''They took an option away from people, and (opponents) like to think (title loans) are driving people to welfare,'' Quandt said. ''According to the numbers we were given, the average person getting a loan was making $40,000 a year, so they aren't going to be on welfare. There was so much misinformation.''

Cycle of debt?

When Lynch vetoed lifting the interest cap on title loans, he said he did so because allowing lenders to charge ''excessive'' interest charges would hurt families by locking them into a cycle of debt. He and welfare administrators predicted those families would be forced to turn to their towns, communities and churches for money to pay the rent, mortgage and grocery bills.

He offered an example: A $500 loan against a car would cost the family $1,187 in principal and interest over the maximum 10-month loan period. And because lenders do not check an applicant's credit history or verify their claimed income, the risk is great, Lynch said. The lender doesn't really know if the loan can be repaid.

The consequences were too great, Lynch concluded. A family could lose its car, leaving the parents unable to get to work. Joining Lynch in his opposition was the state attorney general's office, lawmakers from both parties, churches, New Hampshire Legal Assistance and the state's welfare officials.

Because the title loan lenders have been back in the state for just a few weeks, it's too early to tell whether those fears will prove true, welfare administrators and others said last week. But they do remain.

''What typically happens is folks go back to the same lender to pay off an initial loan, and that is how they get stuck in the perpetual debt cycle with upward of 300 percent interest,'' said Dan Feltes, who, with Sarah Mattson, lobbied against the bill for New Hampshire Legal Assistance. ''Most people end up in tough situations like failing to pay their rent and risking eviction or failing to pay their mortgage or failing to pay for other necessities because they are stuck in the debt cycle.''

Carson said she understands those concerns.

''These types of loans should not be taken out unless one is really needed,'' she said in her email. ''I would urge people who are having difficulty to check with their local social service agency to see if they qualify for assistance or to contact their creditors before they take out a loan.''

Who uses them?

The lenders argue the concerns are unfounded.

Heitlinger, part owner of Carbucks of New England, operates in Georgia, Delaware and South Carolina in addition to New Hampshire. The last thing he wants, he said, is to take possession of a borrower's car.

''It's more work, No. 1,'' Heitlinger said. ''And I lose a potential customer forever. We work with people because we don't want (their cars). We want them to be successful. And if they need us in a month from now, we want them to come back.''

The Center for Responsible Lending, a national nonprofit that opposes payday and title loans, says that's true. According to its research, the vehicle repossession rate is 10 percent. Lenders don't want the car, the center says, because they'd rather keep a borrower in perpetual debt and paying high interest rates.

When asked who uses his title loans and why, Heitlinger described his first client this year in New Hampshire. A woman was getting divorced and was waiting for an increase in the monthly payments from her ex-husband, Heitlinger said.

''She borrowed not an insignificant amount and a week later made a significant payment toward the interest and to reducing the principal,'' he said. ''It cost her a pretty small amount of money to borrow money for a week,'' he said.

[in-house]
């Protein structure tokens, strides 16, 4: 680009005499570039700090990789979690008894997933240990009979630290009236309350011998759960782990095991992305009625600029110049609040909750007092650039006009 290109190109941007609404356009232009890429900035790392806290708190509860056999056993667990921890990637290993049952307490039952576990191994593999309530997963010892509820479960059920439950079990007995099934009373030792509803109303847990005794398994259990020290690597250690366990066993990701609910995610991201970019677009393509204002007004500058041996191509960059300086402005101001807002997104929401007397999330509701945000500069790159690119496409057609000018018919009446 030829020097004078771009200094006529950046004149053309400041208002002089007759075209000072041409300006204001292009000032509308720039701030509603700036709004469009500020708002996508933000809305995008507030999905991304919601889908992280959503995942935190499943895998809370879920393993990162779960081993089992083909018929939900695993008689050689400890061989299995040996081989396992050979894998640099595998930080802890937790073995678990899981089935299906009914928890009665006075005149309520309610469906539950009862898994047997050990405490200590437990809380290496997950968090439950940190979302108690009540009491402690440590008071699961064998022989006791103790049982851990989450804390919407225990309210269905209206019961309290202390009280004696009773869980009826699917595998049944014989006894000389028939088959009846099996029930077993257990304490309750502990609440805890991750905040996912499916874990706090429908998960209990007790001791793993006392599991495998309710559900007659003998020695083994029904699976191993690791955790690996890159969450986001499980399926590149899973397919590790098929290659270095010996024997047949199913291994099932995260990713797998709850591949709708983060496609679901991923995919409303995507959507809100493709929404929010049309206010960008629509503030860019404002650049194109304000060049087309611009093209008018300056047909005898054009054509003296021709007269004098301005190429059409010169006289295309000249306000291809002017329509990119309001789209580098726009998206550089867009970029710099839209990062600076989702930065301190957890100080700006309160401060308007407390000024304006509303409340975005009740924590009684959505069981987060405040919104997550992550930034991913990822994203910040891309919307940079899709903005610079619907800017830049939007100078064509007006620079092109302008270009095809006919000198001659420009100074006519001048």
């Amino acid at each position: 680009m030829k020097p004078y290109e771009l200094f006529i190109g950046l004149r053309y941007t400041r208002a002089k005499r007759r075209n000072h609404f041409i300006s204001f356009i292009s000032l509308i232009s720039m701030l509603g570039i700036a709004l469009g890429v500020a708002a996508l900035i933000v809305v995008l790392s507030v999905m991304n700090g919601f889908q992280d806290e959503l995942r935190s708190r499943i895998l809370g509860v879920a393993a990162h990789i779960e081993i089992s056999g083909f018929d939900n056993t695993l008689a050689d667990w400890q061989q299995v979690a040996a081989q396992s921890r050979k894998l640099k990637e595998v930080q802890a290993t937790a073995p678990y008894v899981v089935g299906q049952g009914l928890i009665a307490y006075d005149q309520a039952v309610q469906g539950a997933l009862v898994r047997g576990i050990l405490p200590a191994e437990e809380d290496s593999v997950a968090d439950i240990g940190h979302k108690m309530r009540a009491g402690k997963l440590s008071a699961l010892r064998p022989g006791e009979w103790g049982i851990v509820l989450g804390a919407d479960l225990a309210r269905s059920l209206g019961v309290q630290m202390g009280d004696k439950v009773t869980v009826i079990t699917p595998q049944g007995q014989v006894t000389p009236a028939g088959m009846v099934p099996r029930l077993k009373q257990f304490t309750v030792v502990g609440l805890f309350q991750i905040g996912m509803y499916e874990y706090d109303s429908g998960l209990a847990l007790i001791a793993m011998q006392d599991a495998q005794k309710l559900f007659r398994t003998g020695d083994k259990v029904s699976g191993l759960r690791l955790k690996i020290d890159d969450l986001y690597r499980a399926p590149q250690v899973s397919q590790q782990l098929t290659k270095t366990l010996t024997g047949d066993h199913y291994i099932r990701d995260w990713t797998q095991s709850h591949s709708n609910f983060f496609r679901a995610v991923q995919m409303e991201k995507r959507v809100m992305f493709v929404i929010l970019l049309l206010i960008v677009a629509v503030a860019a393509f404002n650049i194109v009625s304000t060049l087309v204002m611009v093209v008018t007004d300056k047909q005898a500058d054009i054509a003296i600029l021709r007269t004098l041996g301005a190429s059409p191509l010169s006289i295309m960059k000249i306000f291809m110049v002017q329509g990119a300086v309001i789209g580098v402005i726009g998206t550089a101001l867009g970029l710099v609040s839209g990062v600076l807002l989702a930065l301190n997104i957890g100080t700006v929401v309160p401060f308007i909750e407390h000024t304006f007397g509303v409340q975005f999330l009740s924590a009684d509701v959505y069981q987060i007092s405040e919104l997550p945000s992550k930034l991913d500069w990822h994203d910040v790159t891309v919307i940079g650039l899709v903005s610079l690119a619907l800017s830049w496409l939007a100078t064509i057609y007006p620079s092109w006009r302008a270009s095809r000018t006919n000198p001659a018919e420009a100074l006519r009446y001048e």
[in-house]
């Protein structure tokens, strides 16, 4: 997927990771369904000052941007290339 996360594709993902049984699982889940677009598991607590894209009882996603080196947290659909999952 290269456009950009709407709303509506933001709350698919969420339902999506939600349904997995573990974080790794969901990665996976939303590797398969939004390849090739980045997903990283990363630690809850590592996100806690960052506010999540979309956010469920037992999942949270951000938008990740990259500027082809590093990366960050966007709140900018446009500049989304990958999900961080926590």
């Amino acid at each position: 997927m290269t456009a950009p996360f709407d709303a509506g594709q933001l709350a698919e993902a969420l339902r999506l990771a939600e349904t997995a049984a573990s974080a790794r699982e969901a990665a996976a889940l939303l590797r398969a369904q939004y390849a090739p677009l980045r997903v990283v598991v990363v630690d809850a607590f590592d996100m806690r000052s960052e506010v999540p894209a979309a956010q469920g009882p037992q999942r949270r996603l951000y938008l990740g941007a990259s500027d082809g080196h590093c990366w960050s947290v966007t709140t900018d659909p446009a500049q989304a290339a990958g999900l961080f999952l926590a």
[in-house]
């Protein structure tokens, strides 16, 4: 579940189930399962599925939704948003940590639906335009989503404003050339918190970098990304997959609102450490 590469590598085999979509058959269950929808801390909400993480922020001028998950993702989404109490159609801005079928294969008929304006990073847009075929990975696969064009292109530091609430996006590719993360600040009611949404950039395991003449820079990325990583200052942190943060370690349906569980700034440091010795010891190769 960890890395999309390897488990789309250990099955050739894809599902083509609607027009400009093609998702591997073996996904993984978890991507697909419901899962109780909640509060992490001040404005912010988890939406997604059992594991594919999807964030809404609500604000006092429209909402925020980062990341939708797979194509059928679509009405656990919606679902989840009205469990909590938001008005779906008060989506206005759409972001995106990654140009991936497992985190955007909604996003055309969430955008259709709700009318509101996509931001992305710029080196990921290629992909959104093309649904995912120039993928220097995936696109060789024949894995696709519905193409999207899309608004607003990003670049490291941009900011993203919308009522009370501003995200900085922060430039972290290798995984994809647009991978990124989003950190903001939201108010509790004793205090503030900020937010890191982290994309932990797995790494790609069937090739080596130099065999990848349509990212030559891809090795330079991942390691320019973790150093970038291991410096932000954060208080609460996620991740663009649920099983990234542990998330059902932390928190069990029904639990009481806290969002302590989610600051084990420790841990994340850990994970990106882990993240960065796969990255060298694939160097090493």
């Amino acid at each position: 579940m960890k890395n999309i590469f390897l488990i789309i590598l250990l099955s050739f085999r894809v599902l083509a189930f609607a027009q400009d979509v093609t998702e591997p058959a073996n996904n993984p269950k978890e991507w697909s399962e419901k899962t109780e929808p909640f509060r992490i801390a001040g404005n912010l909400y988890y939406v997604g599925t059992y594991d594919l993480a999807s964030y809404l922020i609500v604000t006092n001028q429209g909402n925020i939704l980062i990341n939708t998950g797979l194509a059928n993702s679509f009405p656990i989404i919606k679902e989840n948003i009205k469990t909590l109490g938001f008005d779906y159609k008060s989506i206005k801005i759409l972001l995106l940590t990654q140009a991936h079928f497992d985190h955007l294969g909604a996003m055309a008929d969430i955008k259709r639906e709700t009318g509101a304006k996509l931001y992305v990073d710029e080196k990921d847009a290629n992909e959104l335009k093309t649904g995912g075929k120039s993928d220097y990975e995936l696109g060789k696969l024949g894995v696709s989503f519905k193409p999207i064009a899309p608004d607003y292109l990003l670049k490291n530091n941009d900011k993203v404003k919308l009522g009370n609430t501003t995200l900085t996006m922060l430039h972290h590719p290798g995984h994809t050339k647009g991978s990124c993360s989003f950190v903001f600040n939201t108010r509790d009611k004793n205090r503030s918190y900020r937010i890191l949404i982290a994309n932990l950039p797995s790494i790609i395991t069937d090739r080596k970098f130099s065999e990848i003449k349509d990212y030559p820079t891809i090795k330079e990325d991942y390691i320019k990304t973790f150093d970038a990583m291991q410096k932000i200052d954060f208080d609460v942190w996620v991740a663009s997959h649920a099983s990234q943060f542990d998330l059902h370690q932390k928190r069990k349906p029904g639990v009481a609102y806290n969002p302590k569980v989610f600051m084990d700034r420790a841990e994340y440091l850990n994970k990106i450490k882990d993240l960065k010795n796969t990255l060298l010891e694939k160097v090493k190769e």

Hutcheson said his clients are in similar, temporary financial predicaments.

''If you are a house builder . . . and have bad weather and you don't get the house to where the bank will give you an advance on a construction loan, the people working with you still have to get paid on Friday,'' he said. A short-term title loan can bridge the gap, Hutcheson said.

Borrowers have also included small-business owners who run into a small crisis or Realtors awaiting a commission on a pending sale. ''They typically pay those loans back in two weeks,'' he said, and don't incur the 300 percent interest rate that comes with a longer loan.

Heitlinger and Hutcheson said there's another myth that plagues their industry: The notion that people use title loans more in a bad economy.

''If the economy is down, people are not comfortable borrowing,'' Hutcheson said. ''If they feel comfortable about their ability to pay and have a good job and feel good about the economy, they borrow money.''

Tracking complaints

It's difficult to determine how much business these small lenders have done in New Hampshire or how their track record has been with customers.

The Banking Department was unable to provide the Monitor the number of loans written or the total value of those loans for this year or years past.

Complaint records are largely sealed under state law.

According to department records, there have been 53 complaints filed against five payday or title loan lenders since 2002. Two, against New England Auto Finance, which opened in Seabrook just before the law changed, were filed this year.

The difficulty comes in evaluating those complaints because the department cannot provide information about the complaints or say whether the company was cleared or found to be at fault. The only other way to evaluate a company's complaint history is to see whether the department has taken enforcement action against a lender.

But even that provides a limited answer. Ingrid White, a lawyer with the Banking Department, said the department takes enforcement action only if the lender and complaining customer cannot resolve their differences.

The department has taken enforcement action against one company, New England Auto Finance in June, for failing to provide the department updated information about its branch managers. The company acknowledged the failure and rectified it, according to the department's records.

(Annmarie Timmins can be reached at 369-3323, atimmins@cmonitor.com or on Twitter @annmarietimmins.)'